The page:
(i) A regular mechanism for analyzing the trends in development of information technologies, new products and services in the national and international market place may be set up, and periodic reports on broad and specific areas may be made.
(ii) A baseline study of the Indian information market in respect of its size and the pattern of development may be undertaken immediately.
(iii) A mechanism may be set up for policy analysis, for making recommendations on new policy instruments and suggest methodologies for their implementation.
(iv) The Government may be urged to adopt a programme to help the nascent information industry (in public and private sector) to grow harmoniously with necessary fiscal policy and management support.
(v) The tradeable public domain information generated and held by the government may be selectively released to the private sector for product devlopment, value addition and service generation.
(vi) The public funded information systems may be urged to reassess realistically their charging policies vis-a-vis the national welfare objectives and market conditions and adopt new approaches so as to avoid causing unequal market competition and the drain of tax-payers money.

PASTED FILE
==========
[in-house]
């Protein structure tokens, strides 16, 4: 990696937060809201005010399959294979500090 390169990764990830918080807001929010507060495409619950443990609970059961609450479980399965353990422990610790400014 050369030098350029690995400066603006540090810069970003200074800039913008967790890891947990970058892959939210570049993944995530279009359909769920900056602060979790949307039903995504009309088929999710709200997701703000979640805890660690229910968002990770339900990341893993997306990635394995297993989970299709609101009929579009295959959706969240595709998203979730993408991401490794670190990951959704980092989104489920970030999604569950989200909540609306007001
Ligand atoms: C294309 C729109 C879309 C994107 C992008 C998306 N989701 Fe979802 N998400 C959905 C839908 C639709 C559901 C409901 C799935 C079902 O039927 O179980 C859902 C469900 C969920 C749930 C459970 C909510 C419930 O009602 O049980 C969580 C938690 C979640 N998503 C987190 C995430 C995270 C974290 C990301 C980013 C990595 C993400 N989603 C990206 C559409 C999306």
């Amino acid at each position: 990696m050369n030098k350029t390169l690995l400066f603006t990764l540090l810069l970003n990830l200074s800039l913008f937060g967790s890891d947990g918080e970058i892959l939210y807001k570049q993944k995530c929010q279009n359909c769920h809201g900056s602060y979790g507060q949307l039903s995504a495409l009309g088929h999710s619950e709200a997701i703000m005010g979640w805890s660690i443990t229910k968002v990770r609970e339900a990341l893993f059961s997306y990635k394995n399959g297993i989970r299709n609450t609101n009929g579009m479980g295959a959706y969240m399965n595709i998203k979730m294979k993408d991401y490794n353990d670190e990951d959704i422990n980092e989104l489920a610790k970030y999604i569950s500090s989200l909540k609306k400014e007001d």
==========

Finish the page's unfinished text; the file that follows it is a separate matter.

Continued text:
(vii) The information industry playersgovernment, private for-profit and private non-profit, should get organized and form an Information Industry Association for furtherance of their interests and greater visibility.
The author is grateful for the assistance received from all the colleagues at NISSAT especially Shri B.G. Sunder Singh, Shri V.K. Varun, Shri Hans Raj and Smt. Meenakshi Ramesh in the preparation of this paper.
Annexure - I
An Illustrative List of Information Systems in the Country
Type Name of the Programme/System Operating Agency
Bibliographic National Information Deptt. of Scientific &
Technology System for Science Technology (NISSAT) Industrial Research (DSIR)
National Register Deptt. of Scientific
for Foreign Collaboration (NRFC) & Industrial Research (DSIR)
National Research Deptt. of Scientific &
Development Corporation (NRDC) Industrial Research (DSIR)
Environmental Information System (ENVIS) Deptt. of Environment
Biotechnology Information System (BTIS) Deptt. of Biotechnology
National Centre for Science Information (NCSI) University Grants Commission